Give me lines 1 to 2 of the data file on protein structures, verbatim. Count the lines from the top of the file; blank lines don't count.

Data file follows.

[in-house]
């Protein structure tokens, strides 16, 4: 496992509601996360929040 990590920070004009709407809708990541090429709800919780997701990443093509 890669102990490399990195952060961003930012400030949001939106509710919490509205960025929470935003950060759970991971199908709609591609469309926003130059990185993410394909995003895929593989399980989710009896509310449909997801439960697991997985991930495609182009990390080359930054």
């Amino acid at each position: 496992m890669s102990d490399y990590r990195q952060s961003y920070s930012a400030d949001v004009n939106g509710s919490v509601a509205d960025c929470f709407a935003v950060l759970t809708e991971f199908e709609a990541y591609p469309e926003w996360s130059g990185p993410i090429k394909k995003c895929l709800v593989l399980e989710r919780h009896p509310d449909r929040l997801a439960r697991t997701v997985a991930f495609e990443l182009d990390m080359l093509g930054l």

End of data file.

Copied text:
[in-house]
């Protein structure tokens, strides 16, 4: 496992509601996360929040 990590920070004009709407809708990541090429709800919780997701990443093509 890669102990490399990195952060961003930012400030949001939106509710919490509205960025929470935003950060759970991971199908709609591609469309926003130059990185993410394909995003895929593989399980989710009896509310449909997801439960697991997985991930495609182009990390080359930054």